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Tuesday, June 11, 2019
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Wednesday, May 29, 2019
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Monday, May 20, 2019
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Thursday, May 16, 2019
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Wednesday, May 15, 2019
Open Letter: SEC Proposed Rule for BDCs

Friday, May 10, 2019
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Monday, May 6, 2019
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Tuesday, April 23, 2019
Following Restructuring Costs Over Time

Monday, April 22, 2019
Capex Spending: More Than You Might Think

Saturday, April 13, 2019
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Thursday, April 11, 2019
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Sunday, April 7, 2019
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Thursday, April 4, 2019
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Tuesday, April 2, 2019
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Wednesday, March 27, 2019
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Monday, March 25, 2019
Health Insurers: A Bit Winded?

Friday, March 22, 2019
Our New Master Class Video

Thursday, March 21, 2019
Tech Data’s Goodwill Adjustment

Tuesday, March 19, 2019
There’s Taxes, and There’s Taxes

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2017 Tax Reform Disclosures: Getting Started
Thursday, February 15, 2018

Before we go further poring over corporate disclosures related to tax reform, we wanted to take a step back and give Calcbench subscribers a better sense of how to find all these disclosures.

The best place to start is with our Interactive Disclosures tool. There, you can easily find any company’s disclosures on income taxes. Just open the pull-down menu on the left side for Notes to Financial Statements, and you’ll see a choice for “Income Taxes.” Click on that, and the income tax disclosures appear.

(Aside: you’ll also see a choice to download our Guide to Income Tax Disclosures, which is a great primer on what Calcbench can do for you before you dive into the data.)

You can also try to use the XBRL Data Query Tool, which lets subscribers search for financial data based on how a company “tags” that piece of data. For example, you can search for numbers tagged as “revenue,” “operating income,” “severance costs” and all sorts of other terms. (We have a whole separate post about how to use the XBRL Query tool from several months ago.)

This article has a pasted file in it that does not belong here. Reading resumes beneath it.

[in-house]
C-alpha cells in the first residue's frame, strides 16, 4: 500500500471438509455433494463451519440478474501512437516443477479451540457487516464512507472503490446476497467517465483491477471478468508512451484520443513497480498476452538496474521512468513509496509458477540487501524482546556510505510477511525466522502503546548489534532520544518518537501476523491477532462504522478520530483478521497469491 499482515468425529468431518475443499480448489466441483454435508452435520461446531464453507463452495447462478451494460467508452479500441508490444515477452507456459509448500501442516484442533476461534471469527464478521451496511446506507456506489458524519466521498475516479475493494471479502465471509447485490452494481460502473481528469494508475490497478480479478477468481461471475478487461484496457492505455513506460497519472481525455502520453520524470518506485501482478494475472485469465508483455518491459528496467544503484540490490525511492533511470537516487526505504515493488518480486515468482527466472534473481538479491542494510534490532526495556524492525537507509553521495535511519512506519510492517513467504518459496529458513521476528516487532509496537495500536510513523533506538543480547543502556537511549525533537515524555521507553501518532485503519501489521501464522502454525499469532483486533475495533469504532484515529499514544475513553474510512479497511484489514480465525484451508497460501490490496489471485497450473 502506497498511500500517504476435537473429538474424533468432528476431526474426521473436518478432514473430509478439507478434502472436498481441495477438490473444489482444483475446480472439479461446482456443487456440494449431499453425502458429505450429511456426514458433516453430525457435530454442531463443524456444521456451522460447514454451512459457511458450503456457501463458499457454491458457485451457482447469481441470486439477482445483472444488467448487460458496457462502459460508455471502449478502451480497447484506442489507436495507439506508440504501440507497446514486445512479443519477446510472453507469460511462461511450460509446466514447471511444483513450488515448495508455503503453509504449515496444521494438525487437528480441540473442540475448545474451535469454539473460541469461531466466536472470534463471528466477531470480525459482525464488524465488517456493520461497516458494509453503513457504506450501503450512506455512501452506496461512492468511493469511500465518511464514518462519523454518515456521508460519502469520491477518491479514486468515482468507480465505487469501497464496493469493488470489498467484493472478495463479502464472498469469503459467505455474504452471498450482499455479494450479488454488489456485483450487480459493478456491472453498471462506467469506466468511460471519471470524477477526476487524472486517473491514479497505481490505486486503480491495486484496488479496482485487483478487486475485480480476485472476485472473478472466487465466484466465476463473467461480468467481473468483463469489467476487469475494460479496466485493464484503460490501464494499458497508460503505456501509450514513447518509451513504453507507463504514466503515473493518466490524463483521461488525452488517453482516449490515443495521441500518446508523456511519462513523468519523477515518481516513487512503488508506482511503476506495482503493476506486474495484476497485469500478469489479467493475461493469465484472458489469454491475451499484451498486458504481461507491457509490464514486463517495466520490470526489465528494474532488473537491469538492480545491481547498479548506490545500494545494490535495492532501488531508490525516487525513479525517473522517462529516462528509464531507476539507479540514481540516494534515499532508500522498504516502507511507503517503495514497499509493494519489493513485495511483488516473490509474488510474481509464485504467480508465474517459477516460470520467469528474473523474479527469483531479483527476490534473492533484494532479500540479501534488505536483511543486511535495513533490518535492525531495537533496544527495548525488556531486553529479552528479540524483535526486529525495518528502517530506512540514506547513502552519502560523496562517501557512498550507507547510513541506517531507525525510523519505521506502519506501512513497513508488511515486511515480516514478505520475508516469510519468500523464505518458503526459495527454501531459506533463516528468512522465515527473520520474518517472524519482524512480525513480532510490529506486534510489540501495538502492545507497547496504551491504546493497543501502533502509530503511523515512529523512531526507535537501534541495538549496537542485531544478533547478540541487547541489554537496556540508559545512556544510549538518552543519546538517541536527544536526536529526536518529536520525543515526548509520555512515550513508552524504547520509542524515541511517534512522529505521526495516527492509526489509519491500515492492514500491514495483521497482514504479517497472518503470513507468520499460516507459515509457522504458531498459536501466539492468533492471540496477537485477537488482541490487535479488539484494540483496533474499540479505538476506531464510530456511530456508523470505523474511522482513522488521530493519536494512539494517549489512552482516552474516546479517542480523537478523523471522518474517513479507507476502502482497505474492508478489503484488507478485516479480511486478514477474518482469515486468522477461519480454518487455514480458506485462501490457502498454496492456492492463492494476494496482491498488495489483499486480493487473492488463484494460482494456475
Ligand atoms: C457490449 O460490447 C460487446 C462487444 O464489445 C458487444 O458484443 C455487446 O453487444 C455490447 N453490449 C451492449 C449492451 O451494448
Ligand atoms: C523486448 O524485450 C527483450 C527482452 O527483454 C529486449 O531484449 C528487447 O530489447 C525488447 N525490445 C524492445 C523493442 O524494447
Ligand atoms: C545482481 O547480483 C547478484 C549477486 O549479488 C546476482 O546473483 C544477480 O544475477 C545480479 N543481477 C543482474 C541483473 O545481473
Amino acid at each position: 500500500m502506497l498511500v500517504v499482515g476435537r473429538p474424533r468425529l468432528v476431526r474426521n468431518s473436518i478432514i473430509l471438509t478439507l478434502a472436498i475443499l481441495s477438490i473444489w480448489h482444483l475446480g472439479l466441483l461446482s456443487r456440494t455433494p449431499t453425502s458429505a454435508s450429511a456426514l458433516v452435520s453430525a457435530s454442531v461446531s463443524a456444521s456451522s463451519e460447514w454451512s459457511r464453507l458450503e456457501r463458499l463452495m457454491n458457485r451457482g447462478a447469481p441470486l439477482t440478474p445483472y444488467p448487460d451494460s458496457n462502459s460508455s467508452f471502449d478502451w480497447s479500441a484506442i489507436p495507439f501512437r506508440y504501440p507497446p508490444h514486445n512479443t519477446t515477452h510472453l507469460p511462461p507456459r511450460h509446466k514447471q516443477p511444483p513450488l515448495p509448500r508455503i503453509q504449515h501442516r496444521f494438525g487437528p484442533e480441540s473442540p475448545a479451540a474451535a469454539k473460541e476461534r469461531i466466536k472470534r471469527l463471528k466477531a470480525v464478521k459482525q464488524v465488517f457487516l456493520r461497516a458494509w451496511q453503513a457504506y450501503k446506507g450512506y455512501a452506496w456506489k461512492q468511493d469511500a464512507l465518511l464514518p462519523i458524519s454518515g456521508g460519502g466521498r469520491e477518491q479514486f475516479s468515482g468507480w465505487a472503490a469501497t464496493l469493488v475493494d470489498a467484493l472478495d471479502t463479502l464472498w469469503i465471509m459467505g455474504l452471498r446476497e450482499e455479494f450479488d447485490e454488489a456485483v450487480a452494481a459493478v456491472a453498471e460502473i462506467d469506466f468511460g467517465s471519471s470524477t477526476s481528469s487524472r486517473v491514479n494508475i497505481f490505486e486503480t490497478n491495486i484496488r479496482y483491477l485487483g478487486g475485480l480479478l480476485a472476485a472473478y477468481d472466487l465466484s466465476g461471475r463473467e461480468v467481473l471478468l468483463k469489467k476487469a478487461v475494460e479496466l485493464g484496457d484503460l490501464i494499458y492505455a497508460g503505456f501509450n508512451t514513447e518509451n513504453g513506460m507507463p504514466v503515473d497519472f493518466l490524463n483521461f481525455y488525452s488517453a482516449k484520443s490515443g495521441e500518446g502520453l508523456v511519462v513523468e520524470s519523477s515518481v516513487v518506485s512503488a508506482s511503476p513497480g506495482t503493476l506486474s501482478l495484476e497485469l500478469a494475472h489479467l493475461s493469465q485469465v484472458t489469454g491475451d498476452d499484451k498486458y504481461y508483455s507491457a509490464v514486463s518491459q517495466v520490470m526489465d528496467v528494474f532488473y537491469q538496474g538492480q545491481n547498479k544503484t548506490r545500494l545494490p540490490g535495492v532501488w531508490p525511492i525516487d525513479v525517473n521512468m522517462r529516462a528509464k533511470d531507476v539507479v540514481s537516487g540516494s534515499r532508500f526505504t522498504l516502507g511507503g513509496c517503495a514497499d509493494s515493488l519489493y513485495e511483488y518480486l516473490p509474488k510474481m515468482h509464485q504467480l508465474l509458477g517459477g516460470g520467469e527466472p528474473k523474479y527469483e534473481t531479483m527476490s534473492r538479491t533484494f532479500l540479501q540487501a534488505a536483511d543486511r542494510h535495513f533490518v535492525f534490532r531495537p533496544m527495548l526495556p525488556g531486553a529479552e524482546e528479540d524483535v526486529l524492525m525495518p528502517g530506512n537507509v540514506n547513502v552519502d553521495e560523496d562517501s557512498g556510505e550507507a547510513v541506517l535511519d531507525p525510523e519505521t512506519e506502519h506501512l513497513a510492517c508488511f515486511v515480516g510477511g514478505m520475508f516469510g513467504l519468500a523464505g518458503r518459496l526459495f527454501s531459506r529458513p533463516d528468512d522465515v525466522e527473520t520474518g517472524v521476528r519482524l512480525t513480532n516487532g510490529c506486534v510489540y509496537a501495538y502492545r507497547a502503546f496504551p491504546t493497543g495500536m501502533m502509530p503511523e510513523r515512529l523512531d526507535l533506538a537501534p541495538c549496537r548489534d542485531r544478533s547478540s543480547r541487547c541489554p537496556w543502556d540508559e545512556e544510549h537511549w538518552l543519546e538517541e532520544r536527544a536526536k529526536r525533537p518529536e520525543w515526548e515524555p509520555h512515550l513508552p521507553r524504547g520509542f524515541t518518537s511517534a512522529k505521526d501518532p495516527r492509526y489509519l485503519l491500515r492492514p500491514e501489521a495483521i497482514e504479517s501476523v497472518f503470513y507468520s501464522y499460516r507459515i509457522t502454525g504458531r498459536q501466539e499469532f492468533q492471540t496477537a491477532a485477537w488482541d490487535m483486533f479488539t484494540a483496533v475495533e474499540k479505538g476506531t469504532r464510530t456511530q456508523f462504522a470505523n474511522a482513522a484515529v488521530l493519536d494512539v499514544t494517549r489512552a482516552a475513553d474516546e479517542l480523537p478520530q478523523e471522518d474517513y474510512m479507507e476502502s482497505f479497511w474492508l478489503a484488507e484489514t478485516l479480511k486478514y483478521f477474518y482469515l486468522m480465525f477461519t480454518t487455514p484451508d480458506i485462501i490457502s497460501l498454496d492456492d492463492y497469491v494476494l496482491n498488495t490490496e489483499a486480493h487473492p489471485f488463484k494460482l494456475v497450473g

Alas, we do have one caveat with search tax disclosures via XBRL tags: since tax reform is so new, companies are using extension tags to describe their data related to tax reform. Extensions are tags companies create themselves, rather than using those dictated by the official taxonomy for U.S. Generally Accepted Accounting Principles.

So while most companies are using extension tags that are similar, those tags aren’t always identical.

How to Get Around That

Intrepid data nerds that we are here, Calcbench decided not to let the extension tags stop us. We used the XBRL Query tool and searched for “TaxCuts” mentioned in 2017 filings, assuming that any tag referencing tax cuts would use those actual words. (XBRL tags do not use spaces between words.)

Result: dozens of companies already citing the effects of tax reform so far, and we’ve just begun to receive 2017 reports from the S&P 500. So as filing season continues into the spring, eventually we’ll see thousands of filers mentioning tax reform in one way or another. See Figure 1, below.

Here’s where it gets interesting. Thanks to our Calcbench database superpowers, you can see how many companies use the same extension — and many do, because they’re describing the same concept. For example, look at Celgene in Fig. 2 below.

You can see in that highlighted line that it describes its new effective tax rate as “EffectiveIncomeTaxRateReconciliationTaxCutsandJobsActof2017Percent.” And that tag is a hyperlink; if you click on it, you can see all the other companies that have filed financial statements using that exact same extension. In this case, 43 companies used that tax a total of 117 times. (Fig. 3, below.)

Now we’re getting a sense of comparability; you know at least some of the companies that are disclosing an effective tax rate specifically for 2017, this first year of tax reform where effective rates might go a bit haywire. From there you can go back to the Interactive Disclosures page or the Company-in-Detail page to do further research, and see what those filers had to say. Yes, other filers might also report an effective rate using some other tag; we would need to do a lot more homework to develop a complete list. This, however, at least gets you started.

In the fullness of time Calcbench will have much more to say about tax reform and reconciliation items. But, as always, you can do your own exploring too!

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